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What do you Look for in a Theme?

24
responses

Almost two months ago, we found out what your favorite themes were, and with so much discussion lately on finding WordPress themestheme malware, and plans to protect against it, there’s one discussion-worthy question that we’ve managed to miss.

What do you look for in a theme? What makes you say, “I have to have that,” above all other choices?

Is is simply the colors, the functionality, or perhaps something more specific?

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24
Responses

 

Comments

  1. DB Ferguson (8 comments.) says:

    I’d been planning a change of themes for a couple of months now, and after tons of searching, I changed my theme to the “Canvas” theme by Woothemes. It had a simple look that would work with my content, and had the features I wanted that would allow me to have the look I want without a ton of plugins that were slowing my site down.

    These were the selling points that convinced me to pluck my money down on this premium theme:

    “Tumblog” functionality of the box, via the new Wootumblr plugin integrated into the theme – I knew I wanted easy-post functionality, and I loved the Tumblr format. Having this feature integrated into the theme was a major selling point for me.
    Design of the theme – In addition to the the Tumblr functionality which was #1 on my wish list, my make-or-break features were: Excerpts on the front page, uniform thumbs on the front page (so I could get rid of a thumbs plugin), clean lines (white background, grey text and background, etc), and nicely themed threaded comments. The Canvas had every one of these features out of the box.
    Multiple pre-formatted page templates – I loved the fact that the Canvas theme had a Contact template (allowing me to get rid of an antiquated Contact form plugin), Archives page plugin (allowing me to get rid of a slow and buggy archives plugin) and Sitemap page plugin.
    Support forum – although the forum has been kind of hit-and-miss for me on questions I’ve proposed, the search ability has allowed me to find tons of easy customizations to the site via answers that were available in the forum. Knowing that I would have support was definitely a comfort.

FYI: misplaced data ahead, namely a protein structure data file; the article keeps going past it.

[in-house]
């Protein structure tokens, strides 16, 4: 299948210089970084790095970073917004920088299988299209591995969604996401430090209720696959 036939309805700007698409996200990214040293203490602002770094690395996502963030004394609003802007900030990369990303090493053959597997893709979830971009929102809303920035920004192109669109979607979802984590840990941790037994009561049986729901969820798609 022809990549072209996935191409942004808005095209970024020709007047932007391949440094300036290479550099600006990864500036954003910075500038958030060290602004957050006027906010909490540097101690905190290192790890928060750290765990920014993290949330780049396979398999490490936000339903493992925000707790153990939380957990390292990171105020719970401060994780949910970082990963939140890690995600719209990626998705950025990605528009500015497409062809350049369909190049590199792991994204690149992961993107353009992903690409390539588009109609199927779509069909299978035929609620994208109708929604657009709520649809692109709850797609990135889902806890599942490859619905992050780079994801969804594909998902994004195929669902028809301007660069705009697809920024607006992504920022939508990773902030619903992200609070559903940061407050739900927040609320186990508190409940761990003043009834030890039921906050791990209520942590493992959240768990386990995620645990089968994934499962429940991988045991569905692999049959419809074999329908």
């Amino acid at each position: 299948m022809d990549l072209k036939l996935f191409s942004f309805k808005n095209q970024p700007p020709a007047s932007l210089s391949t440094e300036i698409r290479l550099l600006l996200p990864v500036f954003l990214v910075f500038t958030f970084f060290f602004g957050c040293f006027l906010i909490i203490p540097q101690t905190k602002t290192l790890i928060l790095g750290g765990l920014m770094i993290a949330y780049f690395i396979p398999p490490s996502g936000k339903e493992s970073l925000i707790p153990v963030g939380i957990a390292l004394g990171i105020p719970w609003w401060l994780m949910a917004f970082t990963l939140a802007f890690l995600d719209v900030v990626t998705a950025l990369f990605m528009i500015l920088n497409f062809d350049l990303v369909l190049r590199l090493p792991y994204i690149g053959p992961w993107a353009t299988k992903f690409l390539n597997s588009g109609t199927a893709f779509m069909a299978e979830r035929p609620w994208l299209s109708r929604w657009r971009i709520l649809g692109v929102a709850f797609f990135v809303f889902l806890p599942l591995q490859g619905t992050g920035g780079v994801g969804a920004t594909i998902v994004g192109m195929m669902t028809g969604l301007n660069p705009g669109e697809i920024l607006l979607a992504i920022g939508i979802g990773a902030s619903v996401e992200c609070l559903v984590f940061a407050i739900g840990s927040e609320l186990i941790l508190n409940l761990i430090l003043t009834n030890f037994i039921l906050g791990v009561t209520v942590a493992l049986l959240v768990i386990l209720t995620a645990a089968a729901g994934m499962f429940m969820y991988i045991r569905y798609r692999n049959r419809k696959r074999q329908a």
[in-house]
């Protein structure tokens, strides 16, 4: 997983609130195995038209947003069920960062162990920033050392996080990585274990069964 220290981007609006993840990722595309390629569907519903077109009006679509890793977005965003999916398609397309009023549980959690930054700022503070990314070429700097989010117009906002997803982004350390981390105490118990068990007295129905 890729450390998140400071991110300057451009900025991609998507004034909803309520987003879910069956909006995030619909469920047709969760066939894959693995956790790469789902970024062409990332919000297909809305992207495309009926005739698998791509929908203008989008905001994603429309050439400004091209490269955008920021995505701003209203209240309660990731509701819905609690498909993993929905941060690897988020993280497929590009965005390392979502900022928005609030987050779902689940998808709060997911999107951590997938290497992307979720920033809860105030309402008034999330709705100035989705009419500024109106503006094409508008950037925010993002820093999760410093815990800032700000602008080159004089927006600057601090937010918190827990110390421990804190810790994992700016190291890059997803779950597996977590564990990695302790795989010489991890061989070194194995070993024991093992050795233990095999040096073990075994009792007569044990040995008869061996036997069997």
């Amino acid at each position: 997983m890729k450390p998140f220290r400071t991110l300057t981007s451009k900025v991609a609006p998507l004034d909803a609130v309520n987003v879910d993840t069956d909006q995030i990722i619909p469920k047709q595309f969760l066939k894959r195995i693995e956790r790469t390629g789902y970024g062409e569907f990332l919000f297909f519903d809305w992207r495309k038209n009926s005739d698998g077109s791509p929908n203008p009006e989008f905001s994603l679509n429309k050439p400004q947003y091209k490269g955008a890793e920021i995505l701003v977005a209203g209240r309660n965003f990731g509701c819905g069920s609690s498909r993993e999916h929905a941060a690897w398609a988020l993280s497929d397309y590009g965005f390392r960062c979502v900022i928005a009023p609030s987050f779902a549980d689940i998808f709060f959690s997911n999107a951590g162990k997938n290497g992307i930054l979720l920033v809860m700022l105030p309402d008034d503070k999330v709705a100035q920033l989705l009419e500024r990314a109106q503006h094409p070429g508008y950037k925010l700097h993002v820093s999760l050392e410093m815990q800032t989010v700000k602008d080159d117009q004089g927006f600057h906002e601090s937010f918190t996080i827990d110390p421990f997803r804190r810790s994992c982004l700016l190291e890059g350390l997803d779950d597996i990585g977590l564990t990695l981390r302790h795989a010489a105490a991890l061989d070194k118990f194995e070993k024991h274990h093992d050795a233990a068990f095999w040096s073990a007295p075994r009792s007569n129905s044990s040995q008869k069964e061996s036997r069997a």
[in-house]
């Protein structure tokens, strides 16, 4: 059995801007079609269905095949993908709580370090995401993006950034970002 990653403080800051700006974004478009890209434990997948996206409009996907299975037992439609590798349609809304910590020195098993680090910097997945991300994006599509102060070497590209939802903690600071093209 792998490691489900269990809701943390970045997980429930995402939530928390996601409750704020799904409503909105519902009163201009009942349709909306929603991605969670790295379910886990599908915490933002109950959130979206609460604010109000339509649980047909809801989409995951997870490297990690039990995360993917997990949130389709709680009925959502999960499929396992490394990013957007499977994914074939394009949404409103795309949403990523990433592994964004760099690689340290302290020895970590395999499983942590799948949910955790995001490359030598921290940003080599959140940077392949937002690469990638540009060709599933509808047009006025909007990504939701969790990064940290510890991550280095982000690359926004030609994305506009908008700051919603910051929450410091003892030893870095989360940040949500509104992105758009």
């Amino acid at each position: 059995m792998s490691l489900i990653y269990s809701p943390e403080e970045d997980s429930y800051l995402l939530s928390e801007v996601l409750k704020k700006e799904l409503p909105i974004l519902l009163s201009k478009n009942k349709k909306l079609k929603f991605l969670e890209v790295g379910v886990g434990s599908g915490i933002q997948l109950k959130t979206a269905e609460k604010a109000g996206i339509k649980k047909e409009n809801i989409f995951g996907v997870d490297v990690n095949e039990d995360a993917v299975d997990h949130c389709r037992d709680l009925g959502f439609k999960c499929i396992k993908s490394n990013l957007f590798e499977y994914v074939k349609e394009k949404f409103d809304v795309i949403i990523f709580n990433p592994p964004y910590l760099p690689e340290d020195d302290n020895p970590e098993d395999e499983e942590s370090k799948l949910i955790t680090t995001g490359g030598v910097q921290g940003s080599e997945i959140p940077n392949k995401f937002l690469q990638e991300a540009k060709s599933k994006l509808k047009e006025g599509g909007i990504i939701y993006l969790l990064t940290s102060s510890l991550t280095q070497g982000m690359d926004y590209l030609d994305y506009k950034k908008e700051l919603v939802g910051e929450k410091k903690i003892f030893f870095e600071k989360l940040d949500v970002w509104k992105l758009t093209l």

Easy customization via a theme dashboard – I always tell my blogging buddies, “I’m a content creator, not a coder”. I know enough to do basic mods, but that’s it. The dashboard makes it super easy to make adjustments to fonts and layouts, without having to know a lick of code.
    Ability to play with theme in sandbox environment provided by Woothemes – HUGE selling point for me – spent 14+ hours in sandbox doing trails of my most popular blog post formats and formatting styles in multiple themes before buying.
    Simple theme updates and framework updates – I know that with 3.1, there’s going to be even more built in functionality with WP, especially the Custom Posts function which will affect my Wootumblog styled posts. I’ve struggled with updating themes in the past to incorporate new WP features, so I liked knowing that, with a child theme, I could easily update my theme and the framework behind it with a simple push of a button and without losing my customizations.
    Video Tutorials – Before I bought the theme, I watched close to an hour of tutorials provided by Woothemes, walking me through all the bells and whistles in the theme I was considering, as well as how to set up a child theme for site customization. I’ve never used a child theme before, but after the video, I found the process to be very easy.

    Just so you know – I don’t work for Woothemes, I’m just a blogger who happens to like my theme and the features that this theme network provides.

    • Frank Tocco (@FrankTocco) (1 comments.) says: